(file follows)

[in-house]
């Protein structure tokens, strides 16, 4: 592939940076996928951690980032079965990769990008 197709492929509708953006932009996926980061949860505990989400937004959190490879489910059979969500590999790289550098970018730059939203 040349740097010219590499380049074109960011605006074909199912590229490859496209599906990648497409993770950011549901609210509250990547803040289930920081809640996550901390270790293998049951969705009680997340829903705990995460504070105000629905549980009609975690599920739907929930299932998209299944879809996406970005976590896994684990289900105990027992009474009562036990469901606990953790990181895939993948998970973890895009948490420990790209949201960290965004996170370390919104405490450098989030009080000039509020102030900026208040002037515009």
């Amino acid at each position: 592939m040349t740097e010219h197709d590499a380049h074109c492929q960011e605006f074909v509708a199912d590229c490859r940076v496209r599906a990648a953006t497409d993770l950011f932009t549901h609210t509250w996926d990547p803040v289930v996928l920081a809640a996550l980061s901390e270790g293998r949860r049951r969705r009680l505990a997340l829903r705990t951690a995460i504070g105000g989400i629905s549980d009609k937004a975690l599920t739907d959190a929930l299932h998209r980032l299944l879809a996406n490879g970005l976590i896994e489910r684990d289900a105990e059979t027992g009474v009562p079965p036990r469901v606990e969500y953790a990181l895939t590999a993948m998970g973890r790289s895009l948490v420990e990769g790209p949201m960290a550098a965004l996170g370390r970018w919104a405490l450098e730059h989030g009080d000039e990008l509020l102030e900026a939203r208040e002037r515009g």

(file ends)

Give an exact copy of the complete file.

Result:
[in-house]
């Protein structure tokens, strides 16, 4: 592939940076996928951690980032079965990769990008 197709492929509708953006932009996926980061949860505990989400937004959190490879489910059979969500590999790289550098970018730059939203 040349740097010219590499380049074109960011605006074909199912590229490859496209599906990648497409993770950011549901609210509250990547803040289930920081809640996550901390270790293998049951969705009680997340829903705990995460504070105000629905549980009609975690599920739907929930299932998209299944879809996406970005976590896994684990289900105990027992009474009562036990469901606990953790990181895939993948998970973890895009948490420990790209949201960290965004996170370390919104405490450098989030009080000039509020102030900026208040002037515009």
């Amino acid at each position: 592939m040349t740097e010219h197709d590499a380049h074109c492929q960011e605006f074909v509708a199912d590229c490859r940076v496209r599906a990648a953006t497409d993770l950011f932009t549901h609210t509250w996926d990547p803040v289930v996928l920081a809640a996550l980061s901390e270790g293998r949860r049951r969705r009680l505990a997340l829903r705990t951690a995460i504070g105000g989400i629905s549980d009609k937004a975690l599920t739907d959190a929930l299932h998209r980032l299944l879809a996406n490879g970005l976590i896994e489910r684990d289900a105990e059979t027992g009474v009562p079965p036990r469901v606990e969500y953790a990181l895939t590999a993948m998970g973890r790289s895009l948490v420990e990769g790209p949201m960290a550098a965004l996170g370390r970018w919104a405490l450098e730059h989030g009080d000039e990008l509020l102030e900026a939203r208040e002037r515009g």